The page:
One reason why commutes are so long and unpleasant is that America has greatly underinvested in transportation infrastructure. Freeways are crowded and unrepaired, and mass transit is nonexistent or hopelessly antiquated. A New Yorker that hates a long commute has little choice but to live in Brooklyn. Some studies have also suggested that gentrification is not occurring in Japan, which has an excellent transportation system.

  1. Demolition of Public Housing

Cities all over the United States have been blowing up or tearing down public housing and not replacing it. New Orleans has demolished 4,500 public housing units since 2007 and Chicago has ripped out 79 public housing projects.

Cochran Gardens, St. Louis. Wiki Commons

Obviously, many of those public housing units were eyesores or decrepit and should have been torn down. Some of them were little more than illegal drug supermarkets or Indian reservations for poor people. The problem is that they were not replaced, leaving the poorest of the poor with no place to go besides the shelter or the streets.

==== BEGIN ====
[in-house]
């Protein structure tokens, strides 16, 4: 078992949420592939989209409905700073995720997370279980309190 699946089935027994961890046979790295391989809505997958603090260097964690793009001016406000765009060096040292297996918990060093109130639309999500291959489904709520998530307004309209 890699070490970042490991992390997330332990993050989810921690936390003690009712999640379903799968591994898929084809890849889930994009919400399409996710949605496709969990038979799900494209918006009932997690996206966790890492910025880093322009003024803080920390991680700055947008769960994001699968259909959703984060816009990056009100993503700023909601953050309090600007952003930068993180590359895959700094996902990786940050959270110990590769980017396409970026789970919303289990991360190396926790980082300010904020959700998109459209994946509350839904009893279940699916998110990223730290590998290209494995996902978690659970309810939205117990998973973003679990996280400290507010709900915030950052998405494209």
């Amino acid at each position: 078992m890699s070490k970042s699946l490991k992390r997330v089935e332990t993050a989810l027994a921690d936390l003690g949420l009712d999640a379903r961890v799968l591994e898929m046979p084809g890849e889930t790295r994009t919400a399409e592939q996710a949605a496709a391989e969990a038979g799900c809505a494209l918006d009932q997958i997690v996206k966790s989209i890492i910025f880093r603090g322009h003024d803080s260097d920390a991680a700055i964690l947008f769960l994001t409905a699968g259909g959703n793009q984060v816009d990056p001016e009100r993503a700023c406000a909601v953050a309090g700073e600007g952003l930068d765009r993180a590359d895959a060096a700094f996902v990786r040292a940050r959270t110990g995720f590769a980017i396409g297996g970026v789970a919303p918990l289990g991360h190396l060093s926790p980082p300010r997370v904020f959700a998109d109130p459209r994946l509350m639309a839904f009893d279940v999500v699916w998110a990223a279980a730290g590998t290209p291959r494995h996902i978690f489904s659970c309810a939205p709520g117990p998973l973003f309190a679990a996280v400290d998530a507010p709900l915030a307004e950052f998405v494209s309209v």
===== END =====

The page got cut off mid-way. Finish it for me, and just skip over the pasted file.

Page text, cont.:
A big problem has been the failure to replace the old decrepit, crime-ridden public housing with something new in some cities. Another has been the failure of authorities to reform or clean up public housing; much of it is poorly managed and maintained. Lack of public housing also increases rents because it forces poor people to compete for housing with everybody else.

  1. Slum Clearance and Urban Renewal

Back in the 1960s and 1970s, a number of cities effectively demolished many poorer neighborhoods, including some that provided housing to the poorest people in the form of cheap hotels or tenements. A classic example was Bunker Hill in downtown Los Angeles, where housing was torn down to make way for an office tower that sat empty for years.